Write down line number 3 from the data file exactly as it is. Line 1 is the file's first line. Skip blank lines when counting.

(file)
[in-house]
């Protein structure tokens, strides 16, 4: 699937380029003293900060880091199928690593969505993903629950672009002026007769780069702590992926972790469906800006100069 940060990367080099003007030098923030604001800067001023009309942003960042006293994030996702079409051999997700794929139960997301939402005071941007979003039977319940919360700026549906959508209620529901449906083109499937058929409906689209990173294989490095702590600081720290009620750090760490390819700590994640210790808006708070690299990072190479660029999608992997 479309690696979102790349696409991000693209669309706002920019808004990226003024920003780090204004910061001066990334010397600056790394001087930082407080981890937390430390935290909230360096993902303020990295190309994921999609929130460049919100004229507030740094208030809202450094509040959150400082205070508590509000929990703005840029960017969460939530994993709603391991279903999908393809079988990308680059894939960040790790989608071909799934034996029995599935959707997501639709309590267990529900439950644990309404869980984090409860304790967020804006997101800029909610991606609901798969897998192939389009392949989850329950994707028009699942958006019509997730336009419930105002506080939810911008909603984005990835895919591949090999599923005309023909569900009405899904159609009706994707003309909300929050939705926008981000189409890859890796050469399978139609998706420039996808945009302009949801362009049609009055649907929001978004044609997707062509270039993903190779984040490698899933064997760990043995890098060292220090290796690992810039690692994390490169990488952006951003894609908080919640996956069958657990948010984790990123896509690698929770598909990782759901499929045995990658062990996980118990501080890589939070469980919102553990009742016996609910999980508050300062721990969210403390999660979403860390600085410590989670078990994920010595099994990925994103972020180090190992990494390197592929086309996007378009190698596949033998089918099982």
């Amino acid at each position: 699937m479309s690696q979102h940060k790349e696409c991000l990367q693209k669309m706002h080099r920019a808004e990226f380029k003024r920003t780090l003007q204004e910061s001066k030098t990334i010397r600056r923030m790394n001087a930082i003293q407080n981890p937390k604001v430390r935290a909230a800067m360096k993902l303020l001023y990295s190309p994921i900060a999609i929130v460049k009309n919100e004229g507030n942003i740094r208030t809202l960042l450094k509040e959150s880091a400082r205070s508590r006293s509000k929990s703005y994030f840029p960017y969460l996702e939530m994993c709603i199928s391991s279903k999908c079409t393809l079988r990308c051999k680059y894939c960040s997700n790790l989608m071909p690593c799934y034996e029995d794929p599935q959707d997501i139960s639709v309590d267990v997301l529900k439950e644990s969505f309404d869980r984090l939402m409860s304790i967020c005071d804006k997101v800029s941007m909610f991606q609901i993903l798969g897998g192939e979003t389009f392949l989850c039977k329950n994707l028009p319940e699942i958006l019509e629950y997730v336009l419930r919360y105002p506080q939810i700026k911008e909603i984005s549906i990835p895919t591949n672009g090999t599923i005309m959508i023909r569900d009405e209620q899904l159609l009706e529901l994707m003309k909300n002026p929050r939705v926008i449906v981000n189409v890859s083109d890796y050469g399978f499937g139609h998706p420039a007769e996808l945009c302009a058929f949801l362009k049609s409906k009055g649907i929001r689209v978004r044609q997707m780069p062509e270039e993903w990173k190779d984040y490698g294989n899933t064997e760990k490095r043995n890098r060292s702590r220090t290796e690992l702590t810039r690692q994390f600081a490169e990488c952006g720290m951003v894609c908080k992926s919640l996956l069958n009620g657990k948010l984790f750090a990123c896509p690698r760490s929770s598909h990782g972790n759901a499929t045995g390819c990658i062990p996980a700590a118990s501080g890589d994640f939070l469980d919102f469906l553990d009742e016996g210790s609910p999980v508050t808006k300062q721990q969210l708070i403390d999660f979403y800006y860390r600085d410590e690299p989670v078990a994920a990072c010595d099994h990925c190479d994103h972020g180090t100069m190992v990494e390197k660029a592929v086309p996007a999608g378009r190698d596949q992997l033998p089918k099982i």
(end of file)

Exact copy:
């Amino acid at each position: 699937m479309s690696q979102h940060k790349e696409c991000l990367q693209k669309m706002h080099r920019a808004e990226f380029k003024r920003t780090l003007q204004e910061s001066k030098t990334i010397r600056r923030m790394n001087a930082i003293q407080n981890p937390k604001v430390r935290a909230a800067m360096k993902l303020l001023y990295s190309p994921i900060a999609i929130v460049k009309n919100e004229g507030n942003i740094r208030t809202l960042l450094k509040e959150s880091a400082r205070s508590r006293s509000k929990s703005y994030f840029p960017y969460l996702e939530m994993c709603i199928s391991s279903k999908c079409t393809l079988r990308c051999k680059y894939c960040s997700n790790l989608m071909p690593c799934y034996e029995d794929p599935q959707d997501i139960s639709v309590d267990v997301l529900k439950e644990s969505f309404d869980r984090l939402m409860s304790i967020c005071d804006k997101v800029s941007m909610f991606q609901i993903l798969g897998g192939e979003t389009f392949l989850c039977k329950n994707l028009p319940e699942i958006l019509e629950y997730v336009l419930r919360y105002p506080q939810i700026k911008e909603i984005s549906i990835p895919t591949n672009g090999t599923i005309m959508i023909r569900d009405e209620q899904l159609l009706e529901l994707m003309k909300n002026p929050r939705v926008i449906v981000n189409v890859s083109d890796y050469g399978f499937g139609h998706p420039a007769e996808l945009c302009a058929f949801l362009k049609s409906k009055g649907i929001r689209v978004r044609q997707m780069p062509e270039e993903w990173k190779d984040y490698g294989n899933t064997e760990k490095r043995n890098r060292s702590r220090t290796e690992l702590t810039r690692q994390f600081a490169e990488c952006g720290m951003v894609c908080k992926s919640l996956l069958n009620g657990k948010l984790f750090a990123c896509p690698r760490s929770s598909h990782g972790n759901a499929t045995g390819c990658i062990p996980a700590a118990s501080g890589d994640f939070l469980d919102f469906l553990d009742e016996g210790s609910p999980v508050t808006k300062q721990q969210l708070i403390d999660f979403y800006y860390r600085d410590e690299p989670v078990a994920a990072c010595d099994h990925c190479d994103h972020g180090t100069m190992v990494e390197k660029a592929v086309p996007a999608g378009r190698d596949q992997l033998p089918k099982i």